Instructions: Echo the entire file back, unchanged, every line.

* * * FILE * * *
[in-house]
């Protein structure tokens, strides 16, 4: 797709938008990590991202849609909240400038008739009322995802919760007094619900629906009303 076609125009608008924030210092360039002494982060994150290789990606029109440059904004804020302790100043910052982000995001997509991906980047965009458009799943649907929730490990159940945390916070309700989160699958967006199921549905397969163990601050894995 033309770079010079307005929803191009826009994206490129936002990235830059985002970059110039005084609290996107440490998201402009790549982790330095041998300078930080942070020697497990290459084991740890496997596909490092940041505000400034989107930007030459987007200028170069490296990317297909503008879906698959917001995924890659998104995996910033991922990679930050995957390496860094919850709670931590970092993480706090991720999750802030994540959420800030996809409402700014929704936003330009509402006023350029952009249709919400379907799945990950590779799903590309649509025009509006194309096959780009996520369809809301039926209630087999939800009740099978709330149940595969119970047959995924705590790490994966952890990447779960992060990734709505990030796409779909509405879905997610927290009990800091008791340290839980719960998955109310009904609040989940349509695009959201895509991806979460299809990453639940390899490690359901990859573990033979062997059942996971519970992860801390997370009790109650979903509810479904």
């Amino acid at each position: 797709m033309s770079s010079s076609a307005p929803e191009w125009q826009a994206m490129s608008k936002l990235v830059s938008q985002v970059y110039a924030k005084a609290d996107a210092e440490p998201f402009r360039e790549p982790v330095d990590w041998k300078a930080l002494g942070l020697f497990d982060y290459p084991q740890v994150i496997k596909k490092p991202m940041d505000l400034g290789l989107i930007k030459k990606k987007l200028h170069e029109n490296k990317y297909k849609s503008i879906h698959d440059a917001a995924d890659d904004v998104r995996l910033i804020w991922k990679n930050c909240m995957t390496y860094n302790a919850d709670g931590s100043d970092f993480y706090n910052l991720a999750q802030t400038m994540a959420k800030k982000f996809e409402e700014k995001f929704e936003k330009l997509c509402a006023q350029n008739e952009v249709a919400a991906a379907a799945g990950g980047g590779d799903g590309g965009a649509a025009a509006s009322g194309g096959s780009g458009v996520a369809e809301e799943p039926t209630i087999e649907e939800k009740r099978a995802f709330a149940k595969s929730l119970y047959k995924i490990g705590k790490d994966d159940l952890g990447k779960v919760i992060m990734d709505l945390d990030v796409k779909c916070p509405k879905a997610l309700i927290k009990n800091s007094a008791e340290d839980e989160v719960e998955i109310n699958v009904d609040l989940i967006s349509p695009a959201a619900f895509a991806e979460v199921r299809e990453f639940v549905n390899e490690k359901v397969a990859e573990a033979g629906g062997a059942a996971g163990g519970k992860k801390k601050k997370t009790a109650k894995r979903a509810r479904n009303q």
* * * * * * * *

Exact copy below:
[in-house]
């Protein structure tokens, strides 16, 4: 797709938008990590991202849609909240400038008739009322995802919760007094619900629906009303 076609125009608008924030210092360039002494982060994150290789990606029109440059904004804020302790100043910052982000995001997509991906980047965009458009799943649907929730490990159940945390916070309700989160699958967006199921549905397969163990601050894995 033309770079010079307005929803191009826009994206490129936002990235830059985002970059110039005084609290996107440490998201402009790549982790330095041998300078930080942070020697497990290459084991740890496997596909490092940041505000400034989107930007030459987007200028170069490296990317297909503008879906698959917001995924890659998104995996910033991922990679930050995957390496860094919850709670931590970092993480706090991720999750802030994540959420800030996809409402700014929704936003330009509402006023350029952009249709919400379907799945990950590779799903590309649509025009509006194309096959780009996520369809809301039926209630087999939800009740099978709330149940595969119970047959995924705590790490994966952890990447779960992060990734709505990030796409779909509405879905997610927290009990800091008791340290839980719960998955109310009904609040989940349509695009959201895509991806979460299809990453639940390899490690359901990859573990033979062997059942996971519970992860801390997370009790109650979903509810479904």
């Amino acid at each position: 797709m033309s770079s010079s076609a307005p929803e191009w125009q826009a994206m490129s608008k936002l990235v830059s938008q985002v970059y110039a924030k005084a609290d996107a210092e440490p998201f402009r360039e790549p982790v330095d990590w041998k300078a930080l002494g942070l020697f497990d982060y290459p084991q740890v994150i496997k596909k490092p991202m940041d505000l400034g290789l989107i930007k030459k990606k987007l200028h170069e029109n490296k990317y297909k849609s503008i879906h698959d440059a917001a995924d890659d904004v998104r995996l910033i804020w991922k990679n930050c909240m995957t390496y860094n302790a919850d709670g931590s100043d970092f993480y706090n910052l991720a999750q802030t400038m994540a959420k800030k982000f996809e409402e700014k995001f929704e936003k330009l997509c509402a006023q350029n008739e952009v249709a919400a991906a379907a799945g990950g980047g590779d799903g590309g965009a649509a025009a509006s009322g194309g096959s780009g458009v996520a369809e809301e799943p039926t209630i087999e649907e939800k009740r099978a995802f709330a149940k595969s929730l119970y047959k995924i490990g705590k790490d994966d159940l952890g990447k779960v919760i992060m990734d709505l945390d990030v796409k779909c916070p509405k879905a997610l309700i927290k009990n800091s007094a008791e340290d839980e989160v719960e998955i109310n699958v009904d609040l989940i967006s349509p695009a959201a619900f895509a991806e979460v199921r299809e990453f639940v549905n390899e490690k359901v397969a990859e573990a033979g629906g062997a059942a996971g163990g519970k992860k801390k601050k997370t009790a109650k894995r979903a509810r479904n009303q």